During interviews with Betabeat Coursekit’s Joseph Cohen has always played down Blackboard, which currently owns 80 percent of the market for educational software. “Our business model is not to compete with Blackboard by selling software,” Mr. Cohen told Betabeat. “It’s to create large audiences of students and teachers that we can then leverage for all sorts of things.”

They may not see themselves as competitors, but that doesn’t mean Coursekit can’t leverage all the ill will towards Blackboard out there. Today the company launched an ad campaign, #eraseblackboard, featuring testimonals from students who had been screwed by Blackboard. “Brian’s Chem final didn’t go as planned, so he emailed the professor to fight the grade,” reads one. “Or so he thought. Instead he sent the message to the entire class. Now everyone thinks he’s a brown-nose, and he still has a C.”

We’re a little suspicious of these students. Read More

Coursekit Is Ready for Its Closeup

coursekit


Coursekit
, the TechStars company that raised $1 million from Founder Collective, IA Ventures, TechStars and a few angels before the program even started, just launched to the public. It’s a Blackboard competitor, but only sort of, says CEO Joe Cohen, who mentors told us earned the reputation as the Jason Baptiste of the summer class (cocky, but probably rightfully so). Coursekit is a “learning management system,” as the genre is called, to give teachers and students a centralized place to communicate outside of class. Blackboard rakes in $400 million of the $500 million spent on this type of software per year, he said, but Coursekit isn’t interested in that money. “Our business model is not to compete with Blackboard by selling software,” Mr. Cohen told Betabeat. “It’s to create large audiences of students and teachers that we can then leverage for all sorts of things.”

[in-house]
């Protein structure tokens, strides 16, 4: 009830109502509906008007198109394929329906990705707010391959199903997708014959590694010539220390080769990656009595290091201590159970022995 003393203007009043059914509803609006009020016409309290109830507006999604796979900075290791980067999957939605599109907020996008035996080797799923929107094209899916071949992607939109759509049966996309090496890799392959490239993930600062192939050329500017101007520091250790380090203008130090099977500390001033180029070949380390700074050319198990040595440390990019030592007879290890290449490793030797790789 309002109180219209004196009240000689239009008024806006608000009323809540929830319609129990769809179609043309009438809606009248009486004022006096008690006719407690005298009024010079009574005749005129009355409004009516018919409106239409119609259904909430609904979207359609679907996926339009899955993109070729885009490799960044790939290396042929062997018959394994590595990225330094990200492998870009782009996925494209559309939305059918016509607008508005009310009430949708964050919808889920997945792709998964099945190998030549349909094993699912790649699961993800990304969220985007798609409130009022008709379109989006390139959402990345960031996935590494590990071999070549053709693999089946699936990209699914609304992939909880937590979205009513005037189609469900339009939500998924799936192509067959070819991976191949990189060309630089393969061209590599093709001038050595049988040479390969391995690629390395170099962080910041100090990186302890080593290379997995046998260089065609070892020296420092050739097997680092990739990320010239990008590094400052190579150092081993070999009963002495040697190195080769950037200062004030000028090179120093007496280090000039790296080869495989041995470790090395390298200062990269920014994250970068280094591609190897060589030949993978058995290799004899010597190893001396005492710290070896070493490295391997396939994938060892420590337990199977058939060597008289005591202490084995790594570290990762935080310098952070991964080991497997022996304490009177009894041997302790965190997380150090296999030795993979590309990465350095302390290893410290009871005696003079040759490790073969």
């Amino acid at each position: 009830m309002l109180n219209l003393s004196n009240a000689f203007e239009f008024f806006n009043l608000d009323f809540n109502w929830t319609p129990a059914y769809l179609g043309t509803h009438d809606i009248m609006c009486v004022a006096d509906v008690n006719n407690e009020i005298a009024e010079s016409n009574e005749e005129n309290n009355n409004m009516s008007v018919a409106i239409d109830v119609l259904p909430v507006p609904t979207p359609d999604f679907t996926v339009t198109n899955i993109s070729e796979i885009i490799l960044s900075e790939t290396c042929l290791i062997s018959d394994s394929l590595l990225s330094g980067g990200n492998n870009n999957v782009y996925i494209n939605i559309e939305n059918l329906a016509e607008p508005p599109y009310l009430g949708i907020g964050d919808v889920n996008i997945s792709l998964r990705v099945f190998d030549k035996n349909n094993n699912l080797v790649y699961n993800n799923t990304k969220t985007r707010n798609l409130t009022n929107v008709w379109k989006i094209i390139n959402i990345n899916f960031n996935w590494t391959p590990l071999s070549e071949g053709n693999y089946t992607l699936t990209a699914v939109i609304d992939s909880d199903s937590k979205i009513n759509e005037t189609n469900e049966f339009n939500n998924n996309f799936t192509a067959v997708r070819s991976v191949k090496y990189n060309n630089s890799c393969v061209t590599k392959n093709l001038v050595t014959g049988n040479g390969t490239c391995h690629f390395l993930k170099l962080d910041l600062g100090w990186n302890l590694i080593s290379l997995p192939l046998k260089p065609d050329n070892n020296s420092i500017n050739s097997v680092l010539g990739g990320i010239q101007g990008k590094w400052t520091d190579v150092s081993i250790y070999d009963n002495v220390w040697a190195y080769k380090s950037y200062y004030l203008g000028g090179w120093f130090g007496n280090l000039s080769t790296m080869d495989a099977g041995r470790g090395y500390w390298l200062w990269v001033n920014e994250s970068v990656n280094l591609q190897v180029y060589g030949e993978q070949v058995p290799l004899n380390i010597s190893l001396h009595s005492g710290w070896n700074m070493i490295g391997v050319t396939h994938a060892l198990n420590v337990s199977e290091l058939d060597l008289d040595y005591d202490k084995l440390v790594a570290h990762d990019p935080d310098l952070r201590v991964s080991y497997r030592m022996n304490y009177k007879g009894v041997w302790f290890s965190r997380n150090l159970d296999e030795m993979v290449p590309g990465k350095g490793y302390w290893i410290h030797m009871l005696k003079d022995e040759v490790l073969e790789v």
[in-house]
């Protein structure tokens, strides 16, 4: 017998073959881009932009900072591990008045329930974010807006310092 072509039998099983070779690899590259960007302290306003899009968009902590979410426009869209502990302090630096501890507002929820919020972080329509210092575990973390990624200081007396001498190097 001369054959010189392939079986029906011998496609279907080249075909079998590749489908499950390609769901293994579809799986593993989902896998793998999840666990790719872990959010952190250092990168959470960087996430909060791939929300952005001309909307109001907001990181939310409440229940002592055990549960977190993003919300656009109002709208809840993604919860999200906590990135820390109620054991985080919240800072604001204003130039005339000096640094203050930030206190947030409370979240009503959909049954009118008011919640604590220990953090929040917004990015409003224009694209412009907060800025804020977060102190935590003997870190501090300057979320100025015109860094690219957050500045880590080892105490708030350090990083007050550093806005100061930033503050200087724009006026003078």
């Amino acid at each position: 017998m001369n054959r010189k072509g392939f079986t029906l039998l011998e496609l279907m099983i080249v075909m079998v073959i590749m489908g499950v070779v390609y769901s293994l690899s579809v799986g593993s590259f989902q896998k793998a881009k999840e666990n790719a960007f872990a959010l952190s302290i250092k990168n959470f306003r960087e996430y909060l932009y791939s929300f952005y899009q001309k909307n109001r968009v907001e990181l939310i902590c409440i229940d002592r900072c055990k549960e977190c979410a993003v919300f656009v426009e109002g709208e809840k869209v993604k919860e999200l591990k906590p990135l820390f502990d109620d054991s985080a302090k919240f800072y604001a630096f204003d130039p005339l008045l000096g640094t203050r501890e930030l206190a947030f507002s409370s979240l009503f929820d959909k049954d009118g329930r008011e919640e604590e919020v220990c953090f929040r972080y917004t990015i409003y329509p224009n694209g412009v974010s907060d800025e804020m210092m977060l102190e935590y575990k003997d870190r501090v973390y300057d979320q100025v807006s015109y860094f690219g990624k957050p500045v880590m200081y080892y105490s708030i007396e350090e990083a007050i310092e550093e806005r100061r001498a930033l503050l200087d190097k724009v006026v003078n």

All sorts of things! Like what? we asked. Read More